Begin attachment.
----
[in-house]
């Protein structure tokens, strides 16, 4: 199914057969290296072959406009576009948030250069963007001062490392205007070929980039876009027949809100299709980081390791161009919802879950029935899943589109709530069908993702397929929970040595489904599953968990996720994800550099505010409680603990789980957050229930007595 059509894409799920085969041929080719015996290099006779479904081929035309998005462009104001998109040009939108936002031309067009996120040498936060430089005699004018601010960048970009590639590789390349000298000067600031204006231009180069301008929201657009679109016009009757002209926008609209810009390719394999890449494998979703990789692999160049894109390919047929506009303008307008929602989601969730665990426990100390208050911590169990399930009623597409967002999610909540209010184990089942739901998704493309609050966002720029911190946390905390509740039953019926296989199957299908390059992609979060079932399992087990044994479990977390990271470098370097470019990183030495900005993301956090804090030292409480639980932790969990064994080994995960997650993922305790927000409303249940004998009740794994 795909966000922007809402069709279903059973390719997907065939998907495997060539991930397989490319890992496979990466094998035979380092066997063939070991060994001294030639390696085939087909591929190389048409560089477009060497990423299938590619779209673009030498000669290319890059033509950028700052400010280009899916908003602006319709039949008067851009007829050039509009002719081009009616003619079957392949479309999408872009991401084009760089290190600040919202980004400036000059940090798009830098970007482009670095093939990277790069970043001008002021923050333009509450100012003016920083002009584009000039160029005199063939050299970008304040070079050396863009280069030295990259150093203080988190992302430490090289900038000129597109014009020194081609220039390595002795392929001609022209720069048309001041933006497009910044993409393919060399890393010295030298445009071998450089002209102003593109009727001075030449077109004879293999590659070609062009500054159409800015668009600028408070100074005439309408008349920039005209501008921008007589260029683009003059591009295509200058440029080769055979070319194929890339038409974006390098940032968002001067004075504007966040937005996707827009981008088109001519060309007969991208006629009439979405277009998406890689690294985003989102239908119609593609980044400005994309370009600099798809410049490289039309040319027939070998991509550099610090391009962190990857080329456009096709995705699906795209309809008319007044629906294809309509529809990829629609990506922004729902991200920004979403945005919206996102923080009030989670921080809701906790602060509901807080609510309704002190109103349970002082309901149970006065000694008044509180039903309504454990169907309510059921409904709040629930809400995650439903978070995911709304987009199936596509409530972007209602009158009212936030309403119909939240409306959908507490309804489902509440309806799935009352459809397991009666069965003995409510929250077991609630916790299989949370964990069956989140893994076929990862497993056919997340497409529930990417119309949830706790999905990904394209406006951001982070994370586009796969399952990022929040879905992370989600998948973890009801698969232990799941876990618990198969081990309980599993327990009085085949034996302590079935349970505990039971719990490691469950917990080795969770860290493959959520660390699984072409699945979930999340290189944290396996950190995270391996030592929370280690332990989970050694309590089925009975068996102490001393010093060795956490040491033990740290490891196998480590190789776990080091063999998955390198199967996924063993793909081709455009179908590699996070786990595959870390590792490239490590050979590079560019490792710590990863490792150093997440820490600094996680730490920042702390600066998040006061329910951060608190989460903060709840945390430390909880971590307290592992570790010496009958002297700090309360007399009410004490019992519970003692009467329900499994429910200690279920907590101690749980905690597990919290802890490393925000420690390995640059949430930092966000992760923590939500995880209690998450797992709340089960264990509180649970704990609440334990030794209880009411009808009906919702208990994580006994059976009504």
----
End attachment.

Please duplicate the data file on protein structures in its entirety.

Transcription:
[in-house]
């Protein structure tokens, strides 16, 4: 199914057969290296072959406009576009948030250069963007001062490392205007070929980039876009027949809100299709980081390791161009919802879950029935899943589109709530069908993702397929929970040595489904599953968990996720994800550099505010409680603990789980957050229930007595 059509894409799920085969041929080719015996290099006779479904081929035309998005462009104001998109040009939108936002031309067009996120040498936060430089005699004018601010960048970009590639590789390349000298000067600031204006231009180069301008929201657009679109016009009757002209926008609209810009390719394999890449494998979703990789692999160049894109390919047929506009303008307008929602989601969730665990426990100390208050911590169990399930009623597409967002999610909540209010184990089942739901998704493309609050966002720029911190946390905390509740039953019926296989199957299908390059992609979060079932399992087990044994479990977390990271470098370097470019990183030495900005993301956090804090030292409480639980932790969990064994080994995960997650993922305790927000409303249940004998009740794994 795909966000922007809402069709279903059973390719997907065939998907495997060539991930397989490319890992496979990466094998035979380092066997063939070991060994001294030639390696085939087909591929190389048409560089477009060497990423299938590619779209673009030498000669290319890059033509950028700052400010280009899916908003602006319709039949008067851009007829050039509009002719081009009616003619079957392949479309999408872009991401084009760089290190600040919202980004400036000059940090798009830098970007482009670095093939990277790069970043001008002021923050333009509450100012003016920083002009584009000039160029005199063939050299970008304040070079050396863009280069030295990259150093203080988190992302430490090289900038000129597109014009020194081609220039390595002795392929001609022209720069048309001041933006497009910044993409393919060399890393010295030298445009071998450089002209102003593109009727001075030449077109004879293999590659070609062009500054159409800015668009600028408070100074005439309408008349920039005209501008921008007589260029683009003059591009295509200058440029080769055979070319194929890339038409974006390098940032968002001067004075504007966040937005996707827009981008088109001519060309007969991208006629009439979405277009998406890689690294985003989102239908119609593609980044400005994309370009600099798809410049490289039309040319027939070998991509550099610090391009962190990857080329456009096709995705699906795209309809008319007044629906294809309509529809990829629609990506922004729902991200920004979403945005919206996102923080009030989670921080809701906790602060509901807080609510309704002190109103349970002082309901149970006065000694008044509180039903309504454990169907309510059921409904709040629930809400995650439903978070995911709304987009199936596509409530972007209602009158009212936030309403119909939240409306959908507490309804489902509440309806799935009352459809397991009666069965003995409510929250077991609630916790299989949370964990069956989140893994076929990862497993056919997340497409529930990417119309949830706790999905990904394209406006951001982070994370586009796969399952990022929040879905992370989600998948973890009801698969232990799941876990618990198969081990309980599993327990009085085949034996302590079935349970505990039971719990490691469950917990080795969770860290493959959520660390699984072409699945979930999340290189944290396996950190995270391996030592929370280690332990989970050694309590089925009975068996102490001393010093060795956490040491033990740290490891196998480590190789776990080091063999998955390198199967996924063993793909081709455009179908590699996070786990595959870390590792490239490590050979590079560019490792710590990863490792150093997440820490600094996680730490920042702390600066998040006061329910951060608190989460903060709840945390430390909880971590307290592992570790010496009958002297700090309360007399009410004490019992519970003692009467329900499994429910200690279920907590101690749980905690597990919290802890490393925000420690390995640059949430930092966000992760923590939500995880209690998450797992709340089960264990509180649970704990609440334990030794209880009411009808009906919702208990994580006994059976009504």